Using the command-line on Google Android, and other useful apps.

Terminal Emulator app for Android.

Terminal Emulator app for Android.

This terminal emulator application for the Google Android operating system allows the user to execute various commands on their Android devices. The command set is fairly restricted, but the ability to access the Linux command line on Android makes up for this. You may use the cat command to view the contents of files such as the /system/etc/hosts file. I typed this command: echo “127.0.0.1 doubleclick.net” >> hosts but I got the error that it was a read-only file-system and it could not write to the file. I guess I need to root my device and install a proper Linux installation to be able to properly use Linux on an Android device.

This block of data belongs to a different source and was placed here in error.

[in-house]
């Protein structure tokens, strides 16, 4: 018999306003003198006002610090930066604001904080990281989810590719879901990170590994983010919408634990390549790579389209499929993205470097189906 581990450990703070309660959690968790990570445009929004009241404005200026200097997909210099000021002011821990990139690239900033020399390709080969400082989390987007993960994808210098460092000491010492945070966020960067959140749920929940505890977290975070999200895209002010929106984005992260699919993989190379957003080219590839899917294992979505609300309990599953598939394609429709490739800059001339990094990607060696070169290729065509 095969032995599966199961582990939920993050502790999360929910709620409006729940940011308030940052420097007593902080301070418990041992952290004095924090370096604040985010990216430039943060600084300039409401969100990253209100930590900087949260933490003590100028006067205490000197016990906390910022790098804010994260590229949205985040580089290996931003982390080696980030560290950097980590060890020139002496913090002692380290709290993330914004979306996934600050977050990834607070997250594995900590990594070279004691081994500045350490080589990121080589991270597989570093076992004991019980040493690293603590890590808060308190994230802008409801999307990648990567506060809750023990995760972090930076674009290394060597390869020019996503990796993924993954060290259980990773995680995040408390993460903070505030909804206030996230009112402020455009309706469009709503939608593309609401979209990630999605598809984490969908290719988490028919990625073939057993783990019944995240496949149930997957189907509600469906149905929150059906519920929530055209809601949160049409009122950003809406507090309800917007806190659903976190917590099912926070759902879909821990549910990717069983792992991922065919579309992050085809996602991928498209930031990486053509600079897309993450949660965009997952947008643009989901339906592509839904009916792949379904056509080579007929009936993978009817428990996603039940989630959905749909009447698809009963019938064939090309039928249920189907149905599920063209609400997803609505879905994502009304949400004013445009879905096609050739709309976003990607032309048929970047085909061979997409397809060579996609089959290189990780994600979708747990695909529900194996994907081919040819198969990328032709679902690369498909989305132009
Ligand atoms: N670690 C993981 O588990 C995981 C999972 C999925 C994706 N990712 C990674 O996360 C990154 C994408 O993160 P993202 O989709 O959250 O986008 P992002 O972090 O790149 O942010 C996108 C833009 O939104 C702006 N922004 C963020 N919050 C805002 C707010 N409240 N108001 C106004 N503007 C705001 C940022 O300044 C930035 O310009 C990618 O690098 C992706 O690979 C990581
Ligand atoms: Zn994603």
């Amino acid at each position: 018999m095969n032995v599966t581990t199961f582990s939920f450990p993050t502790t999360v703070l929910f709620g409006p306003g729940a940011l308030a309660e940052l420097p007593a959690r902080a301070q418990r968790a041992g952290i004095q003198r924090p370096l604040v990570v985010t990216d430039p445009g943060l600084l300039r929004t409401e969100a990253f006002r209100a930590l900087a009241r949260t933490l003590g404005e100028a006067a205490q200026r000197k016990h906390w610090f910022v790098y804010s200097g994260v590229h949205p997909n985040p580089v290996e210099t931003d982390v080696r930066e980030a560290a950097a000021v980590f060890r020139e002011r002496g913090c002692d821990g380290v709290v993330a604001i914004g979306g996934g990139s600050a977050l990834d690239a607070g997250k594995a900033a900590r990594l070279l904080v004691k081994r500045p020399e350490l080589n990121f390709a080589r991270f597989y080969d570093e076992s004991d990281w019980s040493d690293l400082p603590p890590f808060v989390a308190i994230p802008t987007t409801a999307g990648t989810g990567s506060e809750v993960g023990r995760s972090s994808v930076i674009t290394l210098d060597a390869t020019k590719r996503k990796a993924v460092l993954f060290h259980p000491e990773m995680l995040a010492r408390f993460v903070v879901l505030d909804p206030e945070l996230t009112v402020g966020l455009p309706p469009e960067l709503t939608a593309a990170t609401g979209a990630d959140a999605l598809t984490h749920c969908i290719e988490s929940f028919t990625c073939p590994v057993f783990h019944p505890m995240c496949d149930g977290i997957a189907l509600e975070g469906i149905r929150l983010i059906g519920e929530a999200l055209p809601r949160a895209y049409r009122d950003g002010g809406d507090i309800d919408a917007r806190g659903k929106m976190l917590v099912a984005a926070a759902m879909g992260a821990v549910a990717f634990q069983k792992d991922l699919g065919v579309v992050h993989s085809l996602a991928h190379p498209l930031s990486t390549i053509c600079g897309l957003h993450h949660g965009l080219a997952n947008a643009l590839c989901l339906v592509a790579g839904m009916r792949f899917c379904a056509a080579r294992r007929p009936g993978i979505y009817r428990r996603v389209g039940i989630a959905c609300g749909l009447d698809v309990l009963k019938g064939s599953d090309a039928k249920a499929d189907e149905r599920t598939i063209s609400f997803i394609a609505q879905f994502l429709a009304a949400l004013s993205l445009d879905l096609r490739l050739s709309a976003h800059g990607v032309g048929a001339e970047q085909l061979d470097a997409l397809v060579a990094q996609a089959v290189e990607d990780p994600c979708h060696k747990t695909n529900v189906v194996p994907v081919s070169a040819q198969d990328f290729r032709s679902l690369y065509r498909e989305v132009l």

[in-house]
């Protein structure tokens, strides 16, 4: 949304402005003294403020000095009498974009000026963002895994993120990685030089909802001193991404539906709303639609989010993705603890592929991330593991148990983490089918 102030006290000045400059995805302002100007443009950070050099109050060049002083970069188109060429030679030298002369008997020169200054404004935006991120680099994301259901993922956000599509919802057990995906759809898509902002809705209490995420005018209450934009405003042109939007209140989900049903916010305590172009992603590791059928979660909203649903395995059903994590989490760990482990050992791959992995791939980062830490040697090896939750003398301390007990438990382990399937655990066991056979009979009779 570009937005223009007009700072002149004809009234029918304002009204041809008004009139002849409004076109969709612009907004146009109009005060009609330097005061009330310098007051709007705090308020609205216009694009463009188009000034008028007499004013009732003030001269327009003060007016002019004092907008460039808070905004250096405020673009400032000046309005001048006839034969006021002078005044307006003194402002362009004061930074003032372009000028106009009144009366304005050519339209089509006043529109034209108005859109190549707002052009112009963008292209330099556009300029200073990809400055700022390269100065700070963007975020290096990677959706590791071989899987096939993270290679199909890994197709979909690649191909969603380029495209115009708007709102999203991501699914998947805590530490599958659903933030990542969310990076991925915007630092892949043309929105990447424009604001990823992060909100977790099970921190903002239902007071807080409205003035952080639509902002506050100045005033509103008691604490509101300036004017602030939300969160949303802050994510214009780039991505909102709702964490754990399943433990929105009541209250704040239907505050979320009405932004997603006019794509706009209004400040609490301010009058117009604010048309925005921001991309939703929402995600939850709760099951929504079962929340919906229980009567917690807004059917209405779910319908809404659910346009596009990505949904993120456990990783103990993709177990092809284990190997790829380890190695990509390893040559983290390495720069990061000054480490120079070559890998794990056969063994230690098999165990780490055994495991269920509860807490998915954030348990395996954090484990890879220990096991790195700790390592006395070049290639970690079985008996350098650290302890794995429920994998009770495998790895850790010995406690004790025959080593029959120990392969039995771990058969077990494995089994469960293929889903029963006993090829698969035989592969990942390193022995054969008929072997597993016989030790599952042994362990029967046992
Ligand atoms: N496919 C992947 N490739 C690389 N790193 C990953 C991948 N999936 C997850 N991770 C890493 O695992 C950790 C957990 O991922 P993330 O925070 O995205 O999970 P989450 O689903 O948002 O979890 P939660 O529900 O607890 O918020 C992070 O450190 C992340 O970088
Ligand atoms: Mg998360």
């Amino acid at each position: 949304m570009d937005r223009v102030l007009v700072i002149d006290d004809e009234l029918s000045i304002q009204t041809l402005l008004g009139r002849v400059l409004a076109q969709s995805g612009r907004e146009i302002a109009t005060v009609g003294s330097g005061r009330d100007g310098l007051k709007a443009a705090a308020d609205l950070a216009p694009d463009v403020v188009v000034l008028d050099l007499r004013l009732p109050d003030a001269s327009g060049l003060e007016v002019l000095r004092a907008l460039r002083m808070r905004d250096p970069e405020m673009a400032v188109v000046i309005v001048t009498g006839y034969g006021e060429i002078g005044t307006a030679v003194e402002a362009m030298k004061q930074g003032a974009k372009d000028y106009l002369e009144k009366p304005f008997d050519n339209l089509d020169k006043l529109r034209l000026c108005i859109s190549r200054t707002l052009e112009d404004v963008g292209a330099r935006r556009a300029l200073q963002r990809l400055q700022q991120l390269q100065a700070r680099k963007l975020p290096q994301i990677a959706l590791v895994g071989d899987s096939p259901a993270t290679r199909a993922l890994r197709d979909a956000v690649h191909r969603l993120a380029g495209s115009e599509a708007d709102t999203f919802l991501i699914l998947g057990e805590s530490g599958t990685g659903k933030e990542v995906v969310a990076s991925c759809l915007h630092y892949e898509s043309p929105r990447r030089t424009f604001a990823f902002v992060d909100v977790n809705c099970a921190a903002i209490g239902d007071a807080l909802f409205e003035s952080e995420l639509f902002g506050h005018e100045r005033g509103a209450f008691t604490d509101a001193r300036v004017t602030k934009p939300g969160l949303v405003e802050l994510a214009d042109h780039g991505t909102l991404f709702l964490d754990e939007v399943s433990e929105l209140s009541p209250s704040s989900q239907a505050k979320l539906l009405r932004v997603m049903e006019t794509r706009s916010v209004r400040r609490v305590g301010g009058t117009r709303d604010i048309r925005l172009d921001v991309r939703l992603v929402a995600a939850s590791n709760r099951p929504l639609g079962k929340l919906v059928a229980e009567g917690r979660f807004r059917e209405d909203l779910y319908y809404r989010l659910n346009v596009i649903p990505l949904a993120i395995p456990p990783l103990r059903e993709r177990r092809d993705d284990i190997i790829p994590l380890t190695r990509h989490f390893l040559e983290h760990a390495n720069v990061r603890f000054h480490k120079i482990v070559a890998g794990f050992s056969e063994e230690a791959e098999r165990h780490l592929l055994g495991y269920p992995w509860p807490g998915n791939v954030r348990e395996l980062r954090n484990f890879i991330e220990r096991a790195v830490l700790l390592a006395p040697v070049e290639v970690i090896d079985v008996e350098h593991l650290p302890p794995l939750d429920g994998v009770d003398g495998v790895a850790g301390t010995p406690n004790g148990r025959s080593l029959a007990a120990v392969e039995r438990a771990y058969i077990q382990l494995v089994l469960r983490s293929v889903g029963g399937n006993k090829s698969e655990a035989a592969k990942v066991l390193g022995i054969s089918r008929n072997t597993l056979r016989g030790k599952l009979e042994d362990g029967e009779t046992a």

Winamp for Android is the best media player for music on Android, far better than the default media player that the Telstra T Tab comes with.

http://www.winamp.com/android. The Winamp player supports playlists and various music formats as well.

Tune in radio for Android is the best way to listen to the radio online whilst you are doing other things on your Android device. https://play.google.com/store/apps/details?id=tunein.player&hl=en. The local stations near you and many others will be available for online streaming.

The Telstra T Tab homescreen.

The Telstra T Tab homescreen.